The EU is a unique economic and political partnership between 28 European countries. The organisation oversees co-operation among its members in a number of areas, including trade, employment, the environment, and transport.
How the EU works
There are five EU institutions, each playing a specific role contributing to the 'governance' of the European Union:
- European Parliament (elected by the peoples of the Member States)
- Council of the European Union (representing the Governments of the Member States)
- European Commission (driving force and executive body)
- Court of Justice (ensuring compliance with the Law)
- Court of Auditors (controlling sound and lawful management of the EU budget)
The European Commission (EC)
The European Commission is effectively the 'executive arm' of the European Union. The Commission's main roles are to:
- Propose legislation which is then adopted by the co-legislators, the European Parliament and the Council of Ministers
- Enforce European law (where necessary with the help of the Court of Justice of the EU)
- Set a objectives and priorities for action, outlined yearly in the Commission Work Programme and work towards delivering them
- Manage and implement EU policies and the budget
- Represent the Union outside Europe (negotiating trade agreements between the EU and other countries).
There are 32 different topic areas that the commission deals with, as listed below. The areas which impact most on transportation are Environment, Research & Innovation, Regional Policy and Transport and Mobility.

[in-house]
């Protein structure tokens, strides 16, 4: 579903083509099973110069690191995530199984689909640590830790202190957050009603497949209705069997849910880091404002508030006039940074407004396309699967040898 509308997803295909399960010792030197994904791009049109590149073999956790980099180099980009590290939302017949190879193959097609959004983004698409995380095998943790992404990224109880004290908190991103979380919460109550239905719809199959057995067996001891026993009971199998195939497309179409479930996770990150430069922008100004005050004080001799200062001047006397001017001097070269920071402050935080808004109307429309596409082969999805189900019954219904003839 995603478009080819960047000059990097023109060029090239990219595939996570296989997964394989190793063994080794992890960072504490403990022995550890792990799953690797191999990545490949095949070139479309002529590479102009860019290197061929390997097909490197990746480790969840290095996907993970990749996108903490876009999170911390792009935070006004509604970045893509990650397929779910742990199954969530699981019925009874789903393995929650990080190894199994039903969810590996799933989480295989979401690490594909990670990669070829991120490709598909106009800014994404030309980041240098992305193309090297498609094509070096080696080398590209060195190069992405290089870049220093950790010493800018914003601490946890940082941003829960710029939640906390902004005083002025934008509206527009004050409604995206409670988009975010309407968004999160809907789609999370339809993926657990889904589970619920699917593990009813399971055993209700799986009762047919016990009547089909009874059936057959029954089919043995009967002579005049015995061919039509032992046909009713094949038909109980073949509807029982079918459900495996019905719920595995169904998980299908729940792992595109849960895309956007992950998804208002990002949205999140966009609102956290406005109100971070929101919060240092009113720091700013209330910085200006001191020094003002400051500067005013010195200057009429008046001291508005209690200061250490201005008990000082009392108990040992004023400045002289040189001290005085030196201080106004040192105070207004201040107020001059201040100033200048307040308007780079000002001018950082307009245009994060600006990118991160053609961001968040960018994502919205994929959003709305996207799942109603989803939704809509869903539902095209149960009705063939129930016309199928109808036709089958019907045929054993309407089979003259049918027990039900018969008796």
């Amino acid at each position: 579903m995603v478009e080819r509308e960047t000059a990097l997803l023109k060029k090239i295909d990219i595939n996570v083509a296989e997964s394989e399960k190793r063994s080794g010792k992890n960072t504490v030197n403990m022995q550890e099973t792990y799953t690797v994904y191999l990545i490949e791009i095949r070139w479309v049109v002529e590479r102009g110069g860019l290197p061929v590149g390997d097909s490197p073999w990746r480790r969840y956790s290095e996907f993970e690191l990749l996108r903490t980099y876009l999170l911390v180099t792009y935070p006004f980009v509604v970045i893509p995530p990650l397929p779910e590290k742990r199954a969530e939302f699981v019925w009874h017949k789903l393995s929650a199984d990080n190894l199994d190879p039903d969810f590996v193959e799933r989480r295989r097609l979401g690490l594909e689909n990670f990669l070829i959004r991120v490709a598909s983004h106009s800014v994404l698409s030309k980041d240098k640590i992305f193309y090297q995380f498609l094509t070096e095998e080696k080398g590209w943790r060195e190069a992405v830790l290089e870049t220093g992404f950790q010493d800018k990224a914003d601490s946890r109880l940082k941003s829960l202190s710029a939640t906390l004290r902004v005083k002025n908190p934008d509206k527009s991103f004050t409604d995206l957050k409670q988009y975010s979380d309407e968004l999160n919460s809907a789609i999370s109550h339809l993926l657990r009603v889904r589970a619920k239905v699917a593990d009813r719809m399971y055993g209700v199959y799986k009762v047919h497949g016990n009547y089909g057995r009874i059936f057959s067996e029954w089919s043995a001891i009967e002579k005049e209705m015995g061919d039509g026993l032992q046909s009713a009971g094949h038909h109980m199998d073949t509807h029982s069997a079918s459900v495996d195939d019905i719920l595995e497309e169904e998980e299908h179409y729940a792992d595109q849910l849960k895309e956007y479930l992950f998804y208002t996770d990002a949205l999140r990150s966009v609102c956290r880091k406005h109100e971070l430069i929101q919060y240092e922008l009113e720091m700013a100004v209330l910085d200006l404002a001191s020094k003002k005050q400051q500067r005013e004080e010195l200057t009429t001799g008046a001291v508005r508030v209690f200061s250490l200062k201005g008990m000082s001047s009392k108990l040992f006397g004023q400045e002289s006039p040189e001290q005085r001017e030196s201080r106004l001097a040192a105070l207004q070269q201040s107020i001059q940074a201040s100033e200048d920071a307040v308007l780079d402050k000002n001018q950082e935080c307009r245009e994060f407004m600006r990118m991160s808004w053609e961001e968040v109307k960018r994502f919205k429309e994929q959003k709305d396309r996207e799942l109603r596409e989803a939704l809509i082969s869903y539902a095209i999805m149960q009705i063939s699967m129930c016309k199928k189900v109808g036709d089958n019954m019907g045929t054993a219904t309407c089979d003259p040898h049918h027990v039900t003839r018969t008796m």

The Role of LEPT at an EU level
LEPT works with the 33 London boroughs to build upon European knowledge and best practice, helping cities to work together to deliver specific transport policies and initiatives, and providing better value to London.
LEPT works to:
- Ensure a coordinated approach to London borough interest and activities in European project work
- Provide an efficient two-way communication process between all relevant stakeholders in London and Europe
- Provide an effective management structure that allows boroughs to maintain their individual interests and issues whilst benefiting from an overarching objective to promote London within the EU
- Coordinate bids for funding through the appropriate bidding processes, on both a local or national level and a European level. For more information on upcoming EU funding opportunities please visit our Funding page.
The EU and Transport
Transport is a key factor in the European economy and there is an increasing demand for efficient transport systems within Europe. The European Commission aims to develop and promote transport policies that are efficient, safe, secure and sustainable, to create the conditions for a competitive industry that generates jobs and prosperity. Read more about these policies.
EU transport policy aims to:
- protect the environment, ensure energy efficiency and security
- promote minimum labour standards and protect the interests of passengers and citizens
- encourage innovation and increase efficiency and sustainability of the growing transport sector
- provide a high level of mobility to people and businesses throughout Europe